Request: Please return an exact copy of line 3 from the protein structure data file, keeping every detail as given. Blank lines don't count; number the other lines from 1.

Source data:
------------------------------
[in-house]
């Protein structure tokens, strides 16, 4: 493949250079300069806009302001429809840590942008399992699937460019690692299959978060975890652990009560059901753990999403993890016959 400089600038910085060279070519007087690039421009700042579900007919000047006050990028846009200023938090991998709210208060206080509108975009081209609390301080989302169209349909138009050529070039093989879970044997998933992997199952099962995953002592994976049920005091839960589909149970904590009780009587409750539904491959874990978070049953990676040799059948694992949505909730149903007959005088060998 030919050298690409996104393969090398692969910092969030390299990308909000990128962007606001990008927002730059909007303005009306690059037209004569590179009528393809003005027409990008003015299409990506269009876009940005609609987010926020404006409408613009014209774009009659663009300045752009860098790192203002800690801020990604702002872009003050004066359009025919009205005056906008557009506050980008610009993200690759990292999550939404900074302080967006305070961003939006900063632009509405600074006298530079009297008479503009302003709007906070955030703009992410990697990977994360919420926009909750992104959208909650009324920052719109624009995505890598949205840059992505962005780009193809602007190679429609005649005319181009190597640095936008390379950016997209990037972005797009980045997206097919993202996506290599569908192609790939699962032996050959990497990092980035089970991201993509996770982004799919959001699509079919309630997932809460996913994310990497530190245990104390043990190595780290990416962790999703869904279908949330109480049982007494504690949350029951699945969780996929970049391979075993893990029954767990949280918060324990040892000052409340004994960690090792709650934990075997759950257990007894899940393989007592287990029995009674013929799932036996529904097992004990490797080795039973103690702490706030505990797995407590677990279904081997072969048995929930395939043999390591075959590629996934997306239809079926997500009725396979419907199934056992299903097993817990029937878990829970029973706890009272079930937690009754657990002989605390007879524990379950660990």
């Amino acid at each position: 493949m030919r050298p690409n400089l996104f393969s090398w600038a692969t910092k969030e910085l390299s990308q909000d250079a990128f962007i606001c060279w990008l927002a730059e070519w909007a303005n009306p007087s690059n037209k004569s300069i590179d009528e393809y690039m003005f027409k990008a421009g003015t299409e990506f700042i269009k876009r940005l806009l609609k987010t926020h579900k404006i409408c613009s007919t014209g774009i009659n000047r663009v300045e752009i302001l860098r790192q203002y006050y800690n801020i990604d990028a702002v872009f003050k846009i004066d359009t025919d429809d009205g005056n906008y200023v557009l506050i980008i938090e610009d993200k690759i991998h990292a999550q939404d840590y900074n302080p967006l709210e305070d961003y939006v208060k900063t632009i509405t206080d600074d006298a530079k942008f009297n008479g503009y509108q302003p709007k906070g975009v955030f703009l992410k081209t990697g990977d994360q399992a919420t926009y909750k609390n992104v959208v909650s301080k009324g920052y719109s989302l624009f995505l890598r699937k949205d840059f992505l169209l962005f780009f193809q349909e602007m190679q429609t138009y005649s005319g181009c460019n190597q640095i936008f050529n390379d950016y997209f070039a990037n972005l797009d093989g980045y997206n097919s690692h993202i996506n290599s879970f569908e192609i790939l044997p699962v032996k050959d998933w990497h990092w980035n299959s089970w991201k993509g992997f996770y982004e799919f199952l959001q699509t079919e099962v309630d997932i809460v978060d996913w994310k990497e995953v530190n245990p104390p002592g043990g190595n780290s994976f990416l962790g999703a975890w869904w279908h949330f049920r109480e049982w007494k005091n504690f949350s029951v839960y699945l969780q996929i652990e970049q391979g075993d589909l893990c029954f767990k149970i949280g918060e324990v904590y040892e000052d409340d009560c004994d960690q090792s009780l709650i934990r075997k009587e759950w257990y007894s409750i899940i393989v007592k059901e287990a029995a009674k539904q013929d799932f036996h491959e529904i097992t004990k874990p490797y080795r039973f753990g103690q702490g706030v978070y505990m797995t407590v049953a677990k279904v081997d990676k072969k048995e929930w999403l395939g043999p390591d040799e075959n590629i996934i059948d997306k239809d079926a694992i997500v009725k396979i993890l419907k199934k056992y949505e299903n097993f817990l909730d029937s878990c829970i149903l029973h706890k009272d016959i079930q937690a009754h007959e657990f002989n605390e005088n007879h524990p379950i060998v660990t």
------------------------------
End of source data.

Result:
């Amino acid at each position: 493949m030919r050298p690409n400089l996104f393969s090398w600038a692969t910092k969030e910085l390299s990308q909000d250079a990128f962007i606001c060279w990008l927002a730059e070519w909007a303005n009306p007087s690059n037209k004569s300069i590179d009528e393809y690039m003005f027409k990008a421009g003015t299409e990506f700042i269009k876009r940005l806009l609609k987010t926020h579900k404006i409408c613009s007919t014209g774009i009659n000047r663009v300045e752009i302001l860098r790192q203002y006050y800690n801020i990604d990028a702002v872009f003050k846009i004066d359009t025919d429809d009205g005056n906008y200023v557009l506050i980008i938090e610009d993200k690759i991998h990292a999550q939404d840590y900074n302080p967006l709210e305070d961003y939006v208060k900063t632009i509405t206080d600074d006298a530079k942008f009297n008479g503009y509108q302003p709007k906070g975009v955030f703009l992410k081209t990697g990977d994360q399992a919420t926009y909750k609390n992104v959208v909650s301080k009324g920052y719109s989302l624009f995505l890598r699937k949205d840059f992505l169209l962005f780009f193809q349909e602007m190679q429609t138009y005649s005319g181009c460019n190597q640095i936008f050529n390379d950016y997209f070039a990037n972005l797009d093989g980045y997206n097919s690692h993202i996506n290599s879970f569908e192609i790939l044997p699962v032996k050959d998933w990497h990092w980035n299959s089970w991201k993509g992997f996770y982004e799919f199952l959001q699509t079919e099962v309630d997932i809460v978060d996913w994310k990497e995953v530190n245990p104390p002592g043990g190595n780290s994976f990416l962790g999703a975890w869904w279908h949330f049920r109480e049982w007494k005091n504690f949350s029951v839960y699945l969780q996929i652990e970049q391979g075993d589909l893990c029954f767990k149970i949280g918060e324990v904590y040892e000052d409340d009560c004994d960690q090792s009780l709650i934990r075997k009587e759950w257990y007894s409750i899940i393989v007592k059901e287990a029995a009674k539904q013929d799932f036996h491959e529904i097992t004990k874990p490797y080795r039973f753990g103690q702490g706030v978070y505990m797995t407590v049953a677990k279904v081997d990676k072969k048995e929930w999403l395939g043999p390591d040799e075959n590629i996934i059948d997306k239809d079926a694992i997500v009725k396979i993890l419907k199934k056992y949505e299903n097993f817990l909730d029937s878990c829970i149903l029973h706890k009272d016959i079930q937690a009754h007959e657990f002989n605390e005088n007879h524990p379950i060998v660990t």